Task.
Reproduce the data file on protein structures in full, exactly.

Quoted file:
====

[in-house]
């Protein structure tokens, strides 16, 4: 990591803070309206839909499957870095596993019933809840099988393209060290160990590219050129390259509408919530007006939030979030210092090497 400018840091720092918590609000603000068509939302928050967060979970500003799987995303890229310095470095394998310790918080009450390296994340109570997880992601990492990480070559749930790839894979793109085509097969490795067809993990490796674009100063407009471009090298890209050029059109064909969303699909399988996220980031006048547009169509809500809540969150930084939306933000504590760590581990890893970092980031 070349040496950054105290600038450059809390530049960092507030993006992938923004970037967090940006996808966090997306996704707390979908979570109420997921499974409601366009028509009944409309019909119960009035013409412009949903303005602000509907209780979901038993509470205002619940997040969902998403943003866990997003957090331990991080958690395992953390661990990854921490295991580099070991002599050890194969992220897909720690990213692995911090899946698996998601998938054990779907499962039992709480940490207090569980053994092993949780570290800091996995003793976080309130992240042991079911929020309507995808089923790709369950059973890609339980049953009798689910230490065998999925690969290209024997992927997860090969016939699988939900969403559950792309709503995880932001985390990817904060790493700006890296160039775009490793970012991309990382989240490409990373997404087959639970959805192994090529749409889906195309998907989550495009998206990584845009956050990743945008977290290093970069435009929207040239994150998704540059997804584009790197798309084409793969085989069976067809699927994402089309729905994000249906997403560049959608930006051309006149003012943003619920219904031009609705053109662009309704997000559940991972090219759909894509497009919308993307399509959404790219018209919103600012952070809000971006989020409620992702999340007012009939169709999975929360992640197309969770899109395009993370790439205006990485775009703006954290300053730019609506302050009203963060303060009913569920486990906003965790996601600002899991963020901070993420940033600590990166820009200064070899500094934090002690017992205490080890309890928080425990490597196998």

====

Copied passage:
[in-house]
């Protein structure tokens, strides 16, 4: 990591803070309206839909499957870095596993019933809840099988393209060290160990590219050129390259509408919530007006939030979030210092090497 400018840091720092918590609000603000068509939302928050967060979970500003799987995303890229310095470095394998310790918080009450390296994340109570997880992601990492990480070559749930790839894979793109085509097969490795067809993990490796674009100063407009471009090298890209050029059109064909969303699909399988996220980031006048547009169509809500809540969150930084939306933000504590760590581990890893970092980031 070349040496950054105290600038450059809390530049960092507030993006992938923004970037967090940006996808966090997306996704707390979908979570109420997921499974409601366009028509009944409309019909119960009035013409412009949903303005602000509907209780979901038993509470205002619940997040969902998403943003866990997003957090331990991080958690395992953390661990990854921490295991580099070991002599050890194969992220897909720690990213692995911090899946698996998601998938054990779907499962039992709480940490207090569980053994092993949780570290800091996995003793976080309130992240042991079911929020309507995808089923790709369950059973890609339980049953009798689910230490065998999925690969290209024997992927997860090969016939699988939900969403559950792309709503995880932001985390990817904060790493700006890296160039775009490793970012991309990382989240490409990373997404087959639970959805192994090529749409889906195309998907989550495009998206990584845009956050990743945008977290290093970069435009929207040239994150998704540059997804584009790197798309084409793969085989069976067809699927994402089309729905994000249906997403560049959608930006051309006149003012943003619920219904031009609705053109662009309704997000559940991972090219759909894509497009919308993307399509959404790219018209919103600012952070809000971006989020409620992702999340007012009939169709999975929360992640197309969770899109395009993370790439205006990485775009703006954290300053730019609506302050009203963060303060009913569920486990906003965790996601600002899991963020901070993420940033600590990166820009200064070899500094934090002690017992205490080890309890928080425990490597196998």